The world of technology hit London’s West End in September 1994 when, for the first time, people could walk into a café, pick up their email and ‘surf the net’ for only £2.50 per hour.
The physical and virtual worlds have been converging ever since, and purchases of physical goods have increasingly migrated to virtual shops. This has led to a rapid shift in the allocation of high-street space – from fashion and homeware stores to coffee shops, restaurants, gyms and beauty salons – everything that you actually need to bring your body to use.
The West End is not immune to this shift. Its shopping districts have already changed to meet the challenges, and will need to continue changing to avoid becoming retail dinosaurs in a technological world. Technology also offers many opportunities to those who can take advantage of them, both for customer delivery and in making the most of precious real-world space – something that planners are also going to have to adopt.
The changing face of retail
Although macro trends bode well for the West End, the counter trend is that fashion stores and footwear have the most to worry about from the internet. The age group most likely to come to work in the West End – as more companies follow Facebook and open downtown HQs – will be 25–35s, closely followed by 18–24s (due to university expansion in the area). These two age groups are native online shoppers.
There are some signs that a high-end reputation and an innovative approach to digital luxury offer protection from online threats. ‘New luxury’ means combining and streamlining on- and offline channels.
The execution of this strategy will make or break the famous West End stores, as Click and Collect is forecast to account for over 40 per cent of luxury fashion sales by 2017.
Selfridges has invested over £300m on its Oxford Street flagship, creating a luxury service and making its Click and Collect foyer more glamorous than the entrance to Claridge’s. Selfridges’s app is top-notch, and its stock management, which underpins the service, is as high-defi- nition as its amazing TVs. If something doesn’t fit, it’s no problem:
a replacement will be brought from the appropriate floor in no time. Profits are up and the transition to digital luxury is on the way.
Another model is Nike’s flagship, which landed at Oxford Circus in 1999. Its shop-as-marketing-tool-never-mind-the-density concept blew all our provincial retail minds away. Not concerned about profits, Nike’s idea for a store was just to amaze the customers – a precursor of the immersive shop-as-media experience that Apple has since perfected.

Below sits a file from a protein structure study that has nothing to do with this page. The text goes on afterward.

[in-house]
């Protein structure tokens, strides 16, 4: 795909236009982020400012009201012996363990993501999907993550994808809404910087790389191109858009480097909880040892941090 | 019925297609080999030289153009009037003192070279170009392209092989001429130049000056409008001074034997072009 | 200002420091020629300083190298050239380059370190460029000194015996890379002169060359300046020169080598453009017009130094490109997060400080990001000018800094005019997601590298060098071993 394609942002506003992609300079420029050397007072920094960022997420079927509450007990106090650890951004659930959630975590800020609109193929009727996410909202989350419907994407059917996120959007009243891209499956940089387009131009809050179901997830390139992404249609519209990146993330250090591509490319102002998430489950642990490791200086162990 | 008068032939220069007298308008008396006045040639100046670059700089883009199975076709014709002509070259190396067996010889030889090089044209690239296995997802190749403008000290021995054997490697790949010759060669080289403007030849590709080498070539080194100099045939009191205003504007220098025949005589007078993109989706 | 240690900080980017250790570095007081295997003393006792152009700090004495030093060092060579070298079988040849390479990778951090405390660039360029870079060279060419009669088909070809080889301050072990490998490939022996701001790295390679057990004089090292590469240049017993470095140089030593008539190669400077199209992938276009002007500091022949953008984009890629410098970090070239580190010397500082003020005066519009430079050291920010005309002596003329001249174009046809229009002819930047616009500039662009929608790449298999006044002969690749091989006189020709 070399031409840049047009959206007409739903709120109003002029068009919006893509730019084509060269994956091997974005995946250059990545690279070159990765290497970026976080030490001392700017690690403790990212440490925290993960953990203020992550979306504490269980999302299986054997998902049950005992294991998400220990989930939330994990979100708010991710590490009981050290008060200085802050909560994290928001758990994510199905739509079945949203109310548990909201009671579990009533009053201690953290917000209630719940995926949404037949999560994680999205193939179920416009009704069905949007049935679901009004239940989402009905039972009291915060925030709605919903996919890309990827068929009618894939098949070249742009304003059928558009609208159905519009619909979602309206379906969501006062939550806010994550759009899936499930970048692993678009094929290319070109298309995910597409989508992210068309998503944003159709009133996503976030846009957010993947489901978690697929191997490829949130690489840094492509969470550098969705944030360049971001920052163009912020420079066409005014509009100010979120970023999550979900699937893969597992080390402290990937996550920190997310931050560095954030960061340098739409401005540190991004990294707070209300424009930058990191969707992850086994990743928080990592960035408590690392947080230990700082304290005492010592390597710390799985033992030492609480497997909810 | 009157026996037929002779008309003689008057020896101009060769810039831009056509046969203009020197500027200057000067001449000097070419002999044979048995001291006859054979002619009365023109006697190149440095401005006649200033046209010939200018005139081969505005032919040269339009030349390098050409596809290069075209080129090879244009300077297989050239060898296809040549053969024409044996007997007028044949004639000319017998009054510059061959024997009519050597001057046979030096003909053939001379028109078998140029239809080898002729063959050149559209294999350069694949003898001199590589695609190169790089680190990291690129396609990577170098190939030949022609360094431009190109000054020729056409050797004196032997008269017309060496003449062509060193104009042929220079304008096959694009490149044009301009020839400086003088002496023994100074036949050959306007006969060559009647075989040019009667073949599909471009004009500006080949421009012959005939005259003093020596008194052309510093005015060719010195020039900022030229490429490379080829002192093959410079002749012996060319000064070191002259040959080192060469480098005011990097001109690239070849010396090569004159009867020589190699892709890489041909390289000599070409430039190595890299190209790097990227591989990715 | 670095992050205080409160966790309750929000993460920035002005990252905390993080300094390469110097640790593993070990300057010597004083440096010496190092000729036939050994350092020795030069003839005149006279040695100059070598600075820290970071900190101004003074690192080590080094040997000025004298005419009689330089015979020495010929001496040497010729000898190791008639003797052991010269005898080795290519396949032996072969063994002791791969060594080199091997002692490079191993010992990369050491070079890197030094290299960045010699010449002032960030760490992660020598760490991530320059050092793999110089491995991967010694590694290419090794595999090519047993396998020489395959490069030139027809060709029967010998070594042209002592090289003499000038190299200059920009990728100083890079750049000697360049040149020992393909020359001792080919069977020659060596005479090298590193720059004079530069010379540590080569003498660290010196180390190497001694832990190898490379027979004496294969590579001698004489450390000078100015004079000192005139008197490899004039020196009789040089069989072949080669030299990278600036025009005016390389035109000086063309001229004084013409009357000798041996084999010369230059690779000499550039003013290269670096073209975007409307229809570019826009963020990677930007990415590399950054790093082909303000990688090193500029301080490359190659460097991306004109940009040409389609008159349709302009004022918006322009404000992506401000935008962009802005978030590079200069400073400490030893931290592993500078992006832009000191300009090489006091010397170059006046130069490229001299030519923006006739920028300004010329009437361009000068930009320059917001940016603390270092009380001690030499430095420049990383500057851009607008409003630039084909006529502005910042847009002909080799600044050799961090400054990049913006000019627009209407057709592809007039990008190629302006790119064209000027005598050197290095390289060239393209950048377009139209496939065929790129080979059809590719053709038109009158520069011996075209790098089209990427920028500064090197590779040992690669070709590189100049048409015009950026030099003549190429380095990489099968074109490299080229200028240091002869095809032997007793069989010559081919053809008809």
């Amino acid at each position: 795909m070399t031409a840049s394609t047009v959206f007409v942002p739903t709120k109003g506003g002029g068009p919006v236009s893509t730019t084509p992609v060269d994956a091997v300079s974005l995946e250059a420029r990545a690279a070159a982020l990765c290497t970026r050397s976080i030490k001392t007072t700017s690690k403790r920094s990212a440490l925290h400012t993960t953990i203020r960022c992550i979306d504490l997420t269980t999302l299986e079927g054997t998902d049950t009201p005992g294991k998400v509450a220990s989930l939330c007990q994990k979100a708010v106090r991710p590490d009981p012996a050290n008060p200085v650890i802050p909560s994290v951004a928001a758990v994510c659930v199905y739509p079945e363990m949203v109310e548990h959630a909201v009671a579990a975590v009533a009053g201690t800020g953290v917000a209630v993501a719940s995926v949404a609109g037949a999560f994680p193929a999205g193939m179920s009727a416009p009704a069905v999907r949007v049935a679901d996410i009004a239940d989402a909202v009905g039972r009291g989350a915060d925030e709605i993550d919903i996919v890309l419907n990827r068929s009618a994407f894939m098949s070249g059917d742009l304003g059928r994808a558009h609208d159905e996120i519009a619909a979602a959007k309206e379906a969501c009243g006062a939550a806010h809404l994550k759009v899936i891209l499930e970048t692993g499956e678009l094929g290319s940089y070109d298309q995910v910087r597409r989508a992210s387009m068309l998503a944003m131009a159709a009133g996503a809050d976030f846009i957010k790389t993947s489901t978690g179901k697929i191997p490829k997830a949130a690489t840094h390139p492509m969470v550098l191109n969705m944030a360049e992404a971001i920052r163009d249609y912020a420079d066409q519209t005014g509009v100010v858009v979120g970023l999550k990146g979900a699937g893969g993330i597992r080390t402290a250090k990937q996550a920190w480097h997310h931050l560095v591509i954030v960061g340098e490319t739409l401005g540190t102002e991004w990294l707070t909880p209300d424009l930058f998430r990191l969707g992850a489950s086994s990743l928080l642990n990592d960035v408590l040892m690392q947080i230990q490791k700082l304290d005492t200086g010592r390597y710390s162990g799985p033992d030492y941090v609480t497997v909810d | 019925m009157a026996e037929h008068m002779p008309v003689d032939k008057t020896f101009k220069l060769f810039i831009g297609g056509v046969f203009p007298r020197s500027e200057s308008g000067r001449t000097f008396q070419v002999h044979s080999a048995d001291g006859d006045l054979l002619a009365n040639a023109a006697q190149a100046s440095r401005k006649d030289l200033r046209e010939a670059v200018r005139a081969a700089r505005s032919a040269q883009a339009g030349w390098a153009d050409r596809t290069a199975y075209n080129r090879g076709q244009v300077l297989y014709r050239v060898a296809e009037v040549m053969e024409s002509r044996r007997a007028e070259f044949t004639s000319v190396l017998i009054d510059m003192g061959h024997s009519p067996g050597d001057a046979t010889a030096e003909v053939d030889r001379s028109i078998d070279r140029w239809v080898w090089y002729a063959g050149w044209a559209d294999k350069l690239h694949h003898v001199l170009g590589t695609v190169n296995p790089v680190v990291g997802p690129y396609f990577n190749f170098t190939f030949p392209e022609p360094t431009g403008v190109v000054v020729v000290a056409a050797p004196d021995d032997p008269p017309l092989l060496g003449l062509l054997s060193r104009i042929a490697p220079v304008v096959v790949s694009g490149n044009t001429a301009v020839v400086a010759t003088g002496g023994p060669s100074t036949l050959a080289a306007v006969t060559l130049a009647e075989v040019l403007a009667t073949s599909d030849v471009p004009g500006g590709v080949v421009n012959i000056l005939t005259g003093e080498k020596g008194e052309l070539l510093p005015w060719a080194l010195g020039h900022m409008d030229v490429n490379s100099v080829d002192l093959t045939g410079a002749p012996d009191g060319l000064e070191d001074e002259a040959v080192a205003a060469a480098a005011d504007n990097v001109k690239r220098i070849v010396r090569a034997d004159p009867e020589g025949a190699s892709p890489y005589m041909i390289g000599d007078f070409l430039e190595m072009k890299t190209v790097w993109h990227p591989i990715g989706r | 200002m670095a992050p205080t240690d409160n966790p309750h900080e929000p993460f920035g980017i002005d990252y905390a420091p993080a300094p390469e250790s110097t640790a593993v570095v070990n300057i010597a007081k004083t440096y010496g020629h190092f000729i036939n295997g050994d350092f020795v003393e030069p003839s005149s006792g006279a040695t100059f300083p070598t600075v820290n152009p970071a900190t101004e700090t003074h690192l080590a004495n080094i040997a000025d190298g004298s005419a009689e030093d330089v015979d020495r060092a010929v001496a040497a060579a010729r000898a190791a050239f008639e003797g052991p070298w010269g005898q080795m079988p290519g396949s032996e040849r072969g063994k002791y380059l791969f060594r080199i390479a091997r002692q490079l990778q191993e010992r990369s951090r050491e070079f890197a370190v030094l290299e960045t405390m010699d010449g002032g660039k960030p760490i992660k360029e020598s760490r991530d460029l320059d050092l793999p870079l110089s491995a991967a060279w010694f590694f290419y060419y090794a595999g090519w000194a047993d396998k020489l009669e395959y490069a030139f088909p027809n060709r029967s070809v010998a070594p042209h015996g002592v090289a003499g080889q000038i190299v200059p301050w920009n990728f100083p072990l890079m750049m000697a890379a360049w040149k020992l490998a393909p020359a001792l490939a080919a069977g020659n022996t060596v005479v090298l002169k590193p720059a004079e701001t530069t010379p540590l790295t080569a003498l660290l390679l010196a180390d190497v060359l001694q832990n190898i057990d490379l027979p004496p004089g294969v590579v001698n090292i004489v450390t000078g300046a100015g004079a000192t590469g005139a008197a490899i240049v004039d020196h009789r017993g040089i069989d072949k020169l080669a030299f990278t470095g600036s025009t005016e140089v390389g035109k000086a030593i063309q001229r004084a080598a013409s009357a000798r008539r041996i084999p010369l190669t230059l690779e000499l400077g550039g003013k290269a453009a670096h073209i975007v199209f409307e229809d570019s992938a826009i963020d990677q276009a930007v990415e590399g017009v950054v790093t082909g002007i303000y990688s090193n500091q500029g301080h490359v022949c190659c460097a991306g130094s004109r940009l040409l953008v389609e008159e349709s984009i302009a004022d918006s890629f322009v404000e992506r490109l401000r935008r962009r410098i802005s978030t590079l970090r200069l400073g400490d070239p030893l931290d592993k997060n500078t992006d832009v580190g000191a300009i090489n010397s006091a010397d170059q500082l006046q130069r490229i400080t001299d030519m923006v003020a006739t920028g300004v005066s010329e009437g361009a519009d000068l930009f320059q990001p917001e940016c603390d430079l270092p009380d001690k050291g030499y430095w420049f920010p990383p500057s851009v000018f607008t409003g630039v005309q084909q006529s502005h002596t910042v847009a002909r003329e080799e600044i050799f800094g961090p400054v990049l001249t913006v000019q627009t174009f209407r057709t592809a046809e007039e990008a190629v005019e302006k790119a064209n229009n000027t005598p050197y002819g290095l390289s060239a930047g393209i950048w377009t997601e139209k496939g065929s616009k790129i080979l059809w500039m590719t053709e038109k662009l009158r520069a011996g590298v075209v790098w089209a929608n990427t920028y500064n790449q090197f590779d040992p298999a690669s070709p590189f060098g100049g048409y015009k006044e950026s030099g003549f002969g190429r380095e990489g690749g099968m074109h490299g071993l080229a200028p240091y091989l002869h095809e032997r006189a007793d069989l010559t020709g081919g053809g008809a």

To counter the channel shift for physical goods, Nike is aiming
to reach the inner designer within all of us. Their DIY sneaker design station is proving a strong driver for young sneakeristas, who will brave Saturday crowds for the opportunity to make their own pair just a fraction different.
The space is attractive but it is also the range that matters – Nike Oxford Street is the biggest European store selling Nike’s full range and attracts tourists from Moscow to Lisbon. Customers can get complete gait analysis and personal recommendations based on individual running style, adding extra reasons to visit in person rather than click.
With online competition closing in on fashion as a whole, there is
no room for shoddy service, less than super-knowledgeable sales assis- tants, or poor Click and Collect facilities. Great service means retaining well-trained staff, but alas, West End stores have about 110 per cent staff turnover per year on average.
Not so for John Lewis, where the cooperative structure of the organ- isation ensures well-above-average sales staff retention and, as a result, well-above-average sales results. No need for zero-hours contracts here: customers are prepared to pay a small premium for great service. Other brands need to pay attention in order to improve their West End service levels, which can be haphazard to say the least.
En route to peak tourism?
Overall tourist numbers in London increased by 26 per cent over the last five years, to over 18 million international leisure tourists per year.1 Their spending power is down, however, following an oil-price collapse that left the Russian oligarchs, middle-eastern Sheiks and Nigerian oil-princ- es out of pocket, and forcing luxury retail to shift its offer to a more middle-class price range. Only luxury cosmetics and food and drink have grown in volume, while luxury fashion and leather goods remain flat, reflecting higher volume but lower price due to less-affluent tourism.